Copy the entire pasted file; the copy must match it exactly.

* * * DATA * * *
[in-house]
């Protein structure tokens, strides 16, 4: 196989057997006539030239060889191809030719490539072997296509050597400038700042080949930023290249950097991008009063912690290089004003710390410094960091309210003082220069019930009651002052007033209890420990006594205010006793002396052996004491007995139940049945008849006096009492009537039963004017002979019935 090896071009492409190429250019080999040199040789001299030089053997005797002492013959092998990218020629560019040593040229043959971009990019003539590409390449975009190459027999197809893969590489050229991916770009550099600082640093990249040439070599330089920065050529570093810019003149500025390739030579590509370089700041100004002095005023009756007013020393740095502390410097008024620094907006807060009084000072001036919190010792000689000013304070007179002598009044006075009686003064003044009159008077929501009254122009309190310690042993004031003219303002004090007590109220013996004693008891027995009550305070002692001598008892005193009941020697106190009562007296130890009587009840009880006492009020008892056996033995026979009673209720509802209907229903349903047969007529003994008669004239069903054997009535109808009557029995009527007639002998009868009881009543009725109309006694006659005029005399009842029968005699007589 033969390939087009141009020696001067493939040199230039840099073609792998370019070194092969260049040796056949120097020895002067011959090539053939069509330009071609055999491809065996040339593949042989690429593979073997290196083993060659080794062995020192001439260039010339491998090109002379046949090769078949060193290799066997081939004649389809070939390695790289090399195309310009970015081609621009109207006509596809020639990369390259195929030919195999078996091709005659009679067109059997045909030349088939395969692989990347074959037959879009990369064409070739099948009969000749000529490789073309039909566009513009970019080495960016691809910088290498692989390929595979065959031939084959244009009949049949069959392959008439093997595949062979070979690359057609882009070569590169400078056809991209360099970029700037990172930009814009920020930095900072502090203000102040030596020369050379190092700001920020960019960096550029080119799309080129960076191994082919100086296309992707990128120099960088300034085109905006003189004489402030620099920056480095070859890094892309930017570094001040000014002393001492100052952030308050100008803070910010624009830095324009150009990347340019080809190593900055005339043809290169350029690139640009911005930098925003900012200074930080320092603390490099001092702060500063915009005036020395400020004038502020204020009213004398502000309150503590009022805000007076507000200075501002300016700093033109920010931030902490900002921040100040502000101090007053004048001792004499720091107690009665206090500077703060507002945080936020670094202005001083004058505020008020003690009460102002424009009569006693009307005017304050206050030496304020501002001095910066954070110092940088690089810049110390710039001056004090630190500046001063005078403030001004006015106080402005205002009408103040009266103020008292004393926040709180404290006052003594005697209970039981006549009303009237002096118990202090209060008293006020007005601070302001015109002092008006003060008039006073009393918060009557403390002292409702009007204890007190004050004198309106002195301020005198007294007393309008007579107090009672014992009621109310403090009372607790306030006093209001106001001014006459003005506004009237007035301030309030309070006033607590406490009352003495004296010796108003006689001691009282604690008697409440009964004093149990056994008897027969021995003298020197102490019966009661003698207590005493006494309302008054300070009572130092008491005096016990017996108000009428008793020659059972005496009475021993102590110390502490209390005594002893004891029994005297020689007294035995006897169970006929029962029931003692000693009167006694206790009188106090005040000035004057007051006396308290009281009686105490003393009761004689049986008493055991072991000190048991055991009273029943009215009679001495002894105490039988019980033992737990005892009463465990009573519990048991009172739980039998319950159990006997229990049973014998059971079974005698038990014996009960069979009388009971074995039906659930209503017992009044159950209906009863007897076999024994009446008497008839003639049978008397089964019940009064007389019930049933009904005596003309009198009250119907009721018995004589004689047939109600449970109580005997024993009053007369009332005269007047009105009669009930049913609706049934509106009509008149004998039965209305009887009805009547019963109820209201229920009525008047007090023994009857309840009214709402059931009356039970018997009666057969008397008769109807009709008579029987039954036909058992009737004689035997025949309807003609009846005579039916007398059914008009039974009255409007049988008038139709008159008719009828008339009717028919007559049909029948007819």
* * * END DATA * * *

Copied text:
[in-house]
């Protein structure tokens, strides 16, 4: 196989057997006539030239060889191809030719490539072997296509050597400038700042080949930023290249950097991008009063912690290089004003710390410094960091309210003082220069019930009651002052007033209890420990006594205010006793002396052996004491007995139940049945008849006096009492009537039963004017002979019935 090896071009492409190429250019080999040199040789001299030089053997005797002492013959092998990218020629560019040593040229043959971009990019003539590409390449975009190459027999197809893969590489050229991916770009550099600082640093990249040439070599330089920065050529570093810019003149500025390739030579590509370089700041100004002095005023009756007013020393740095502390410097008024620094907006807060009084000072001036919190010792000689000013304070007179002598009044006075009686003064003044009159008077929501009254122009309190310690042993004031003219303002004090007590109220013996004693008891027995009550305070002692001598008892005193009941020697106190009562007296130890009587009840009880006492009020008892056996033995026979009673209720509802209907229903349903047969007529003994008669004239069903054997009535109808009557029995009527007639002998009868009881009543009725109309006694006659005029005399009842029968005699007589 033969390939087009141009020696001067493939040199230039840099073609792998370019070194092969260049040796056949120097020895002067011959090539053939069509330009071609055999491809065996040339593949042989690429593979073997290196083993060659080794062995020192001439260039010339491998090109002379046949090769078949060193290799066997081939004649389809070939390695790289090399195309310009970015081609621009109207006509596809020639990369390259195929030919195999078996091709005659009679067109059997045909030349088939395969692989990347074959037959879009990369064409070739099948009969000749000529490789073309039909566009513009970019080495960016691809910088290498692989390929595979065959031939084959244009009949049949069959392959008439093997595949062979070979690359057609882009070569590169400078056809991209360099970029700037990172930009814009920020930095900072502090203000102040030596020369050379190092700001920020960019960096550029080119799309080129960076191994082919100086296309992707990128120099960088300034085109905006003189004489402030620099920056480095070859890094892309930017570094001040000014002393001492100052952030308050100008803070910010624009830095324009150009990347340019080809190593900055005339043809290169350029690139640009911005930098925003900012200074930080320092603390490099001092702060500063915009005036020395400020004038502020204020009213004398502000309150503590009022805000007076507000200075501002300016700093033109920010931030902490900002921040100040502000101090007053004048001792004499720091107690009665206090500077703060507002945080936020670094202005001083004058505020008020003690009460102002424009009569006693009307005017304050206050030496304020501002001095910066954070110092940088690089810049110390710039001056004090630190500046001063005078403030001004006015106080402005205002009408103040009266103020008292004393926040709180404290006052003594005697209970039981006549009303009237002096118990202090209060008293006020007005601070302001015109002092008006003060008039006073009393918060009557403390002292409702009007204890007190004050004198309106002195301020005198007294007393309008007579107090009672014992009621109310403090009372607790306030006093209001106001001014006459003005506004009237007035301030309030309070006033607590406490009352003495004296010796108003006689001691009282604690008697409440009964004093149990056994008897027969021995003298020197102490019966009661003698207590005493006494309302008054300070009572130092008491005096016990017996108000009428008793020659059972005496009475021993102590110390502490209390005594002893004891029994005297020689007294035995006897169970006929029962029931003692000693009167006694206790009188106090005040000035004057007051006396308290009281009686105490003393009761004689049986008493055991072991000190048991055991009273029943009215009679001495002894105490039988019980033992737990005892009463465990009573519990048991009172739980039998319950159990006997229990049973014998059971079974005698038990014996009960069979009388009971074995039906659930209503017992009044159950209906009863007897076999024994009446008497008839003639049978008397089964019940009064007389019930049933009904005596003309009198009250119907009721018995004589004689047939109600449970109580005997024993009053007369009332005269007047009105009669009930049913609706049934509106009509008149004998039965209305009887009805009547019963109820209201229920009525008047007090023994009857309840009214709402059931009356039970018997009666057969008397008769109807009709008579029987039954036909058992009737004689035997025949309807003609009846005579039916007398059914008009039974009255409007049988008038139709008159008719009828008339009717028919007559049909029948007819």